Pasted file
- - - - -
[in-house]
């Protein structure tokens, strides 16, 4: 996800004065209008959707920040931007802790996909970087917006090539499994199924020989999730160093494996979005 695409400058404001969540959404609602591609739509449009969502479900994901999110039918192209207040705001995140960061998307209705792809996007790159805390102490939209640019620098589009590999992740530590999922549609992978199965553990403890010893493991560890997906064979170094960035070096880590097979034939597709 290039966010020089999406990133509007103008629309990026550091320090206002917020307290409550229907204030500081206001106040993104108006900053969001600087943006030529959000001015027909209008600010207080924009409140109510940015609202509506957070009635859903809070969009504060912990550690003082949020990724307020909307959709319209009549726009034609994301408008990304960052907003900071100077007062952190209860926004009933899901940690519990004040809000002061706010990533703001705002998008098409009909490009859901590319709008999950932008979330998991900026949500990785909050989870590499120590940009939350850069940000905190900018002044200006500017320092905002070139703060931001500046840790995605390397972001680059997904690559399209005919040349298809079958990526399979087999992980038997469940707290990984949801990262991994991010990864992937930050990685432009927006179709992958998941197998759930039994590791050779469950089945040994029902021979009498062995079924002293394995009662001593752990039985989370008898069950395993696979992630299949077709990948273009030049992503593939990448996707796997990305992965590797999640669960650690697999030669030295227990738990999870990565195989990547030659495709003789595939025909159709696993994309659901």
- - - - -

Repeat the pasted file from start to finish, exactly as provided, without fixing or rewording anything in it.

[in-house]
């Protein structure tokens, strides 16, 4: 996800004065209008959707920040931007802790996909970087917006090539499994199924020989999730160093494996979005 695409400058404001969540959404609602591609739509449009969502479900994901999110039918192209207040705001995140960061998307209705792809996007790159805390102490939209640019620098589009590999992740530590999922549609992978199965553990403890010893493991560890997906064979170094960035070096880590097979034939597709 290039966010020089999406990133509007103008629309990026550091320090206002917020307290409550229907204030500081206001106040993104108006900053969001600087943006030529959000001015027909209008600010207080924009409140109510940015609202509506957070009635859903809070969009504060912990550690003082949020990724307020909307959709319209009549726009034609994301408008990304960052907003900071100077007062952190209860926004009933899901940690519990004040809000002061706010990533703001705002998008098409009909490009859901590319709008999950932008979330998991900026949500990785909050989870590499120590940009939350850069940000905190900018002044200006500017320092905002070139703060931001500046840790995605390397972001680059997904690559399209005919040349298809079958990526399979087999992980038997469940707290990984949801990262991994991010990864992937930050990685432009927006179709992958998941197998759930039994590791050779469950089945040994029902021979009498062995079924002293394995009662001593752990039985989370008898069950395993696979992630299949077709990948273009030049992503593939990448996707796997990305992965590797999640669960650690697999030669030295227990738990999870990565195989990547030659495709003789595939025909159709696993994309659901």